Posts Tagged: "Internet"

Internet Trademark Law 101: Don’t Metatag Me, Bro!

People have been arguing about the Internet since Al Gore invented it (sorry, I just couldn’t resist). One would think this issue would have been well settled by now but it’s not. The courts are starting to move toward some sort of congruency but there is still a very decided split in the decisions. And, as with oh-so-many issues in intellectual property, there is a litany of case law on the subject and not one bright line rule. It all boils down to what we consider a “use in commerce” and if we can call that “use” a source of confusion in the consumer. Briefly, in order to make a claim of trademark infringement stick, you have to show the defendant used your mark in commerce and you have to show that that use likely confused the purchasing public as to which company was actually selling that service or those goods. Since a metatag isn’t technically visible on the web page, federal courts haven’t agreed whether a metatag is “used or displayed in the sale or advertising of a service rendered in commerce or “placed in any manner” on a good transported in commerce”. See Lanham Act 15 U.S.C. 1127 .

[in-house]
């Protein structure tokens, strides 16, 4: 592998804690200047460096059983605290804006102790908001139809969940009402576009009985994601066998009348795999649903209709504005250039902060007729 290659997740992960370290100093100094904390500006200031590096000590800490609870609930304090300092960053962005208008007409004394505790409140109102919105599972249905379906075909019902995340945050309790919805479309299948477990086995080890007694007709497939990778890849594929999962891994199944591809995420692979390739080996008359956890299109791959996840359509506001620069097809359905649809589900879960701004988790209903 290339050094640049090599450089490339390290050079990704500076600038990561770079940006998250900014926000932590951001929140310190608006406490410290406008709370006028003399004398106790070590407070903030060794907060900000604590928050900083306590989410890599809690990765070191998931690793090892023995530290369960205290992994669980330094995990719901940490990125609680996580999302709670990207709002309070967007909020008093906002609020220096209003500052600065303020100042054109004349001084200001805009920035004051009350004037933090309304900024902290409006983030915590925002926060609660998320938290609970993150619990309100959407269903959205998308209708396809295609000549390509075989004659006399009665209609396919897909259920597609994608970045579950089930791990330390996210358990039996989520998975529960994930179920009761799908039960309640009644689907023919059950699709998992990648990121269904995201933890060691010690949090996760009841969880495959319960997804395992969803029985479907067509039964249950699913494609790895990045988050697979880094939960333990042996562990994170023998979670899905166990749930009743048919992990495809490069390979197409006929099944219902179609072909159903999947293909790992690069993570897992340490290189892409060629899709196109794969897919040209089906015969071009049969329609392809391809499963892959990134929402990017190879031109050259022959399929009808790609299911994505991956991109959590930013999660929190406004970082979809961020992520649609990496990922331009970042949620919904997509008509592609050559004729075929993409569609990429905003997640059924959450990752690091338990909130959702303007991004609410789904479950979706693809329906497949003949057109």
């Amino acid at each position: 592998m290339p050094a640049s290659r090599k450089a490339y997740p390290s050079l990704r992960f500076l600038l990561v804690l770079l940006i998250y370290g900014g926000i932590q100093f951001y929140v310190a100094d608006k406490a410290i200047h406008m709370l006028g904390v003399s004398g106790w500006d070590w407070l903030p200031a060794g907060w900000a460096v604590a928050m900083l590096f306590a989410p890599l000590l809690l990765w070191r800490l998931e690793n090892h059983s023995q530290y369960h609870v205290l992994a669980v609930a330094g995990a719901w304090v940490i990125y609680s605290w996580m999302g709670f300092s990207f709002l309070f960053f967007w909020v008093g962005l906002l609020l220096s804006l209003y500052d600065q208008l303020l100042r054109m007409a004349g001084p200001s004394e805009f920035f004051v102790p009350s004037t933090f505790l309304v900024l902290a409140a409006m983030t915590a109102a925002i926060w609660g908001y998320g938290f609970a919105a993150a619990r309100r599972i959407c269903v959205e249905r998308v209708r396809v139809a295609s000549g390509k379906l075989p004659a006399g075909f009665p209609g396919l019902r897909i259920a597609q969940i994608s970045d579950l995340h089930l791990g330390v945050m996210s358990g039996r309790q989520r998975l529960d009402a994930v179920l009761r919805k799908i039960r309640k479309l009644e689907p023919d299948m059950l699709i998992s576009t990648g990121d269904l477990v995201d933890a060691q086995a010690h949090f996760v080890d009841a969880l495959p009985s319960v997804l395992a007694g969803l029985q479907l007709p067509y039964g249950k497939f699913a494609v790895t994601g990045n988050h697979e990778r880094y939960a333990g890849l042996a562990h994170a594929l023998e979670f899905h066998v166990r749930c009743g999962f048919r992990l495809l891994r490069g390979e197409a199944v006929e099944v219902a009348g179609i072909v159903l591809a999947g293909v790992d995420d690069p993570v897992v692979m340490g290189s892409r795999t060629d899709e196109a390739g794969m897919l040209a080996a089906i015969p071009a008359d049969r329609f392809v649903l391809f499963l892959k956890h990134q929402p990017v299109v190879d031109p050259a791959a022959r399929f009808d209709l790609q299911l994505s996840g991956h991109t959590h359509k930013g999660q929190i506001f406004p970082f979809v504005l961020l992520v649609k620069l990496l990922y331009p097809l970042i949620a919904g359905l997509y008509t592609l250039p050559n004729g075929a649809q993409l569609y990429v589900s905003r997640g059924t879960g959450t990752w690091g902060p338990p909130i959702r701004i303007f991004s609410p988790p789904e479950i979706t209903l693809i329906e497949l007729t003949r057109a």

Internet Copyright Theft: Content Creators Must Stay Vigilant

Changes were made in the copyright laws of the United States in order to ensure that what David LaMacchia did would be criminal in the future. Nevertheless, those changes to the copyright laws did not put an end to piracy on the Internet, nor could they have been realistically expected to do so. Corporations, entrepreneurs, artists and creators have lobbied the United States Congress for changes in the law to help them protect their copyrighted works, but they have also increasingly relied upon technological measures to protect their copyrighted works. While there is no legal requirement that a copyright holder take steps to secure or sequester material in order to avail themselves of the protection offered by U.S. copyright laws, there is no prohibition against copyright owners seeking to use technological means to preserve their rights. Prudence dictates content creators continually monitor to see if there is ongoing infringement, take steps to make such infringement more difficut and do whatever can be done to address infringement when (not if) it is discovered.